Perhaps sensing that asking for $60 million in state subsidies plus free riverfront land just to move your minor-league baseball team from one part of the state to the other wasn’t necessarily the best strategy, Pawtucket Red Sox owner Jim Skeffington now says he’ll consider paying something for the land, maybe:
“Larry Lucchino and I, as managing partners of the new ownership, wish to meet with you at your earliest convenience to consider various alternatives and explore ways to accomplish our mutual objective, including the possible purchase of the state land for the ballpark,” Skeffington wrote.
The 195 commission is obligated by the Federal Highway Administration to sell the land it owns at fair market value. So far, the commission has agreed to sell two parcels: 1.25 acres for $2.7 million for student housing and a third of an acre for $750,000 for mixed-use development.
If you figure that’s about $2.2 million an acre, and a baseball stadium would take up maybe 10 acres, that would mean the PawSox would have to pay around $22 million for the land — though of course they could always ask for other concessions in return.
This is all the haggling stage, where the team owner tries to figure out what they can get away with asking for, before ultimately settling for whatever looks like it’ll pass muster with government officials. As such, the interesting part will be to see how Rhode Island politicians react: So far we’ve just had a spokesperson for the governor saying, “Frankly, we’re pleased that they’ve reached out because I don’t think the proposal as it was originally formulated was a particularly fair deal for the citizens of Rhode Island,” which doesn’t tell us what they’ll think of any new plan, whatever it ends up being.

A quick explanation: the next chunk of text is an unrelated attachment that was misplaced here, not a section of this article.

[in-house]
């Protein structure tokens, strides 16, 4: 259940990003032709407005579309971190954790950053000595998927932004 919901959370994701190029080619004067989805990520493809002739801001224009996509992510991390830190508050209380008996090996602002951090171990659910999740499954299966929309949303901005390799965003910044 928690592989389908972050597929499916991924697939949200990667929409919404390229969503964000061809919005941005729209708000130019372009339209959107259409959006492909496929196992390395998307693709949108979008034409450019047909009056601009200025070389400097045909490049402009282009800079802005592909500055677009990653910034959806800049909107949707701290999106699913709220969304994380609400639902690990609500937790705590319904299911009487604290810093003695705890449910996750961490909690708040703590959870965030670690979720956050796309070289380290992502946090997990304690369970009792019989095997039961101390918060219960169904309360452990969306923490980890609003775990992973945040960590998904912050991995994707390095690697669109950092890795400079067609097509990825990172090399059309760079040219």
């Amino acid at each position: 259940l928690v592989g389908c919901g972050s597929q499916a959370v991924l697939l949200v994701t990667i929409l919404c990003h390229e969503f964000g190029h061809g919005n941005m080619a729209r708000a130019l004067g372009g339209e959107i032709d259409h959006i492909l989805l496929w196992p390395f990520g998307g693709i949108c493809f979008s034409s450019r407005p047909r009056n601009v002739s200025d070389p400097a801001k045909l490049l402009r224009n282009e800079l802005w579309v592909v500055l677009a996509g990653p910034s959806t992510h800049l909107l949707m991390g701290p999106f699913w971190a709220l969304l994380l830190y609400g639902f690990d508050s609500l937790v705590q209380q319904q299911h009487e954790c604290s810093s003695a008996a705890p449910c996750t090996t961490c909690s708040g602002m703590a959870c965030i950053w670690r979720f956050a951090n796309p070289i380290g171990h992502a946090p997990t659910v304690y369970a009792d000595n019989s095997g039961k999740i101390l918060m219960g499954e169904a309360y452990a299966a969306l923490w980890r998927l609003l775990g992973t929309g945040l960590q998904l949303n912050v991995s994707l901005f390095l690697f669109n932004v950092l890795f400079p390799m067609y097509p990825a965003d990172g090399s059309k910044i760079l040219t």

If they want, here’s a suggested response: “Actually paying for the land you’re using is nice, but why exactly should we pay you $4 million a year when at best we’re going to get $2 million in new state revenue out of this, according to your own figures?” You’re welcome.